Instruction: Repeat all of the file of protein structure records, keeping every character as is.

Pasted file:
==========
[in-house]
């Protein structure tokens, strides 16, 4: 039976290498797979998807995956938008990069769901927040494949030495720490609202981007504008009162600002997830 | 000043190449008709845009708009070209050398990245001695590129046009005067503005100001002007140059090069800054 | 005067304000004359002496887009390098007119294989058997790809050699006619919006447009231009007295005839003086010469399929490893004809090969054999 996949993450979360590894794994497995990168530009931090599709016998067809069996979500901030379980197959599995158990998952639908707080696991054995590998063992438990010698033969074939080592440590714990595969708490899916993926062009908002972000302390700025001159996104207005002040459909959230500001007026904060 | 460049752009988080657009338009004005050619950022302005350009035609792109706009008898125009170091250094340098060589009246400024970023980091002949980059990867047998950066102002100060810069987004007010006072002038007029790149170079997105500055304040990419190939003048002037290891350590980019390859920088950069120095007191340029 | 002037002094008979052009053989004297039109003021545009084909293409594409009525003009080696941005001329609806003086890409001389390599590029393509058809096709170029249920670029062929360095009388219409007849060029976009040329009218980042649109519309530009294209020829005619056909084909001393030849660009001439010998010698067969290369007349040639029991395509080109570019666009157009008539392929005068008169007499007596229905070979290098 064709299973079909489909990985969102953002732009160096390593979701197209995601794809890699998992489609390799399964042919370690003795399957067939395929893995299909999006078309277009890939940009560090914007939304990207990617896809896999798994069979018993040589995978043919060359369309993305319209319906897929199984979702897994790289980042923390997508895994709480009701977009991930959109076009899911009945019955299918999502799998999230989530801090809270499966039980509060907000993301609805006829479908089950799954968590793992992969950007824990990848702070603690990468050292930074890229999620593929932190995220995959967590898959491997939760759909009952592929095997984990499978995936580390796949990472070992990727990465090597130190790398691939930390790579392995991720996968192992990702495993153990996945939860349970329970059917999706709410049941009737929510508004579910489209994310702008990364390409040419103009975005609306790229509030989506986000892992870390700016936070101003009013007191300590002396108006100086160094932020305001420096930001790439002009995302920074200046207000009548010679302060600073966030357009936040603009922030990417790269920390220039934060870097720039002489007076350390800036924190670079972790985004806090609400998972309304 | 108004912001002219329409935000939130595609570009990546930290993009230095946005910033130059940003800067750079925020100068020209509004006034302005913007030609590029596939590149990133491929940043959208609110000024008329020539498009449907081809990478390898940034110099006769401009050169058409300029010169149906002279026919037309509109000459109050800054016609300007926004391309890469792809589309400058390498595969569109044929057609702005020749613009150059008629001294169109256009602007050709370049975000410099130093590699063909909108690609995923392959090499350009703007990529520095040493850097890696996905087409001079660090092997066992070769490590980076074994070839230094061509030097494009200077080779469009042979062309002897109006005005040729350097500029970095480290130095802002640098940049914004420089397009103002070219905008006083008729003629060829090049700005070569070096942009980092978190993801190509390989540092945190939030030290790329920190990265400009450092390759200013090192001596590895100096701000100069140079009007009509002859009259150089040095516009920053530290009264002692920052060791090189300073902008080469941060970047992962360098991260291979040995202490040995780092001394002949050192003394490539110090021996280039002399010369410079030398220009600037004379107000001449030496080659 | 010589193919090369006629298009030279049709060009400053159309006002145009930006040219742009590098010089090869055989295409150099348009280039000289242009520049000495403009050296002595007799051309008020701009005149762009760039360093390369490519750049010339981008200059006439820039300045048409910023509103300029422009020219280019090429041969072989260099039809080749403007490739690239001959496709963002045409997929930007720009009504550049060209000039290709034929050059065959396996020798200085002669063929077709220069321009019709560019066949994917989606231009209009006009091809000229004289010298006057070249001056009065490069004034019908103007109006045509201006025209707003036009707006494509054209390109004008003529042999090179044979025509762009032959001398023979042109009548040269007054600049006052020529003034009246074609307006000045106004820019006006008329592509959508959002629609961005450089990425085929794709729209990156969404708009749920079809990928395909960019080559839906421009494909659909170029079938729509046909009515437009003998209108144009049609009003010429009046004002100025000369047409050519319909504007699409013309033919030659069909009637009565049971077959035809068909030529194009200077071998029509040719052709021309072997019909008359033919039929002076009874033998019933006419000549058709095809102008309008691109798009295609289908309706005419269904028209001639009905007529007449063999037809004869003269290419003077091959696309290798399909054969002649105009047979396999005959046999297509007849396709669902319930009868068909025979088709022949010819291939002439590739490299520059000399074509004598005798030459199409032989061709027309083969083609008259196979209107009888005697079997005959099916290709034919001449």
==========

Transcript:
[in-house]
């Protein structure tokens, strides 16, 4: 039976290498797979998807995956938008990069769901927040494949030495720490609202981007504008009162600002997830 | 000043190449008709845009708009070209050398990245001695590129046009005067503005100001002007140059090069800054 | 005067304000004359002496887009390098007119294989058997790809050699006619919006447009231009007295005839003086010469399929490893004809090969054999 996949993450979360590894794994497995990168530009931090599709016998067809069996979500901030379980197959599995158990998952639908707080696991054995590998063992438990010698033969074939080592440590714990595969708490899916993926062009908002972000302390700025001159996104207005002040459909959230500001007026904060 | 460049752009988080657009338009004005050619950022302005350009035609792109706009008898125009170091250094340098060589009246400024970023980091002949980059990867047998950066102002100060810069987004007010006072002038007029790149170079997105500055304040990419190939003048002037290891350590980019390859920088950069120095007191340029 | 002037002094008979052009053989004297039109003021545009084909293409594409009525003009080696941005001329609806003086890409001389390599590029393509058809096709170029249920670029062929360095009388219409007849060029976009040329009218980042649109519309530009294209020829005619056909084909001393030849660009001439010998010698067969290369007349040639029991395509080109570019666009157009008539392929005068008169007499007596229905070979290098 064709299973079909489909990985969102953002732009160096390593979701197209995601794809890699998992489609390799399964042919370690003795399957067939395929893995299909999006078309277009890939940009560090914007939304990207990617896809896999798994069979018993040589995978043919060359369309993305319209319906897929199984979702897994790289980042923390997508895994709480009701977009991930959109076009899911009945019955299918999502799998999230989530801090809270499966039980509060907000993301609805006829479908089950799954968590793992992969950007824990990848702070603690990468050292930074890229999620593929932190995220995959967590898959491997939760759909009952592929095997984990499978995936580390796949990472070992990727990465090597130190790398691939930390790579392995991720996968192992990702495993153990996945939860349970329970059917999706709410049941009737929510508004579910489209994310702008990364390409040419103009975005609306790229509030989506986000892992870390700016936070101003009013007191300590002396108006100086160094932020305001420096930001790439002009995302920074200046207000009548010679302060600073966030357009936040603009922030990417790269920390220039934060870097720039002489007076350390800036924190670079972790985004806090609400998972309304 | 108004912001002219329409935000939130595609570009990546930290993009230095946005910033130059940003800067750079925020100068020209509004006034302005913007030609590029596939590149990133491929940043959208609110000024008329020539498009449907081809990478390898940034110099006769401009050169058409300029010169149906002279026919037309509109000459109050800054016609300007926004391309890469792809589309400058390498595969569109044929057609702005020749613009150059008629001294169109256009602007050709370049975000410099130093590699063909909108690609995923392959090499350009703007990529520095040493850097890696996905087409001079660090092997066992070769490590980076074994070839230094061509030097494009200077080779469009042979062309002897109006005005040729350097500029970095480290130095802002640098940049914004420089397009103002070219905008006083008729003629060829090049700005070569070096942009980092978190993801190509390989540092945190939030030290790329920190990265400009450092390759200013090192001596590895100096701000100069140079009007009509002859009259150089040095516009920053530290009264002692920052060791090189300073902008080469941060970047992962360098991260291979040995202490040995780092001394002949050192003394490539110090021996280039002399010369410079030398220009600037004379107000001449030496080659 | 010589193919090369006629298009030279049709060009400053159309006002145009930006040219742009590098010089090869055989295409150099348009280039000289242009520049000495403009050296002595007799051309008020701009005149762009760039360093390369490519750049010339981008200059006439820039300045048409910023509103300029422009020219280019090429041969072989260099039809080749403007490739690239001959496709963002045409997929930007720009009504550049060209000039290709034929050059065959396996020798200085002669063929077709220069321009019709560019066949994917989606231009209009006009091809000229004289010298006057070249001056009065490069004034019908103007109006045509201006025209707003036009707006494509054209390109004008003529042999090179044979025509762009032959001398023979042109009548040269007054600049006052020529003034009246074609307006000045106004820019006006008329592509959508959002629609961005450089990425085929794709729209990156969404708009749920079809990928395909960019080559839906421009494909659909170029079938729509046909009515437009003998209108144009049609009003010429009046004002100025000369047409050519319909504007699409013309033919030659069909009637009565049971077959035809068909030529194009200077071998029509040719052709021309072997019909008359033919039929002076009874033998019933006419000549058709095809102008309008691109798009295609289908309706005419269904028209001639009905007529007449063999037809004869003269290419003077091959696309290798399909054969002649105009047979396999005959046999297509007849396709669902319930009868068909025979088709022949010819291939002439590739490299520059000399074509004598005798030459199409032989061709027309083969083609008259196979209107009888005697079997005959099916290709034919001449």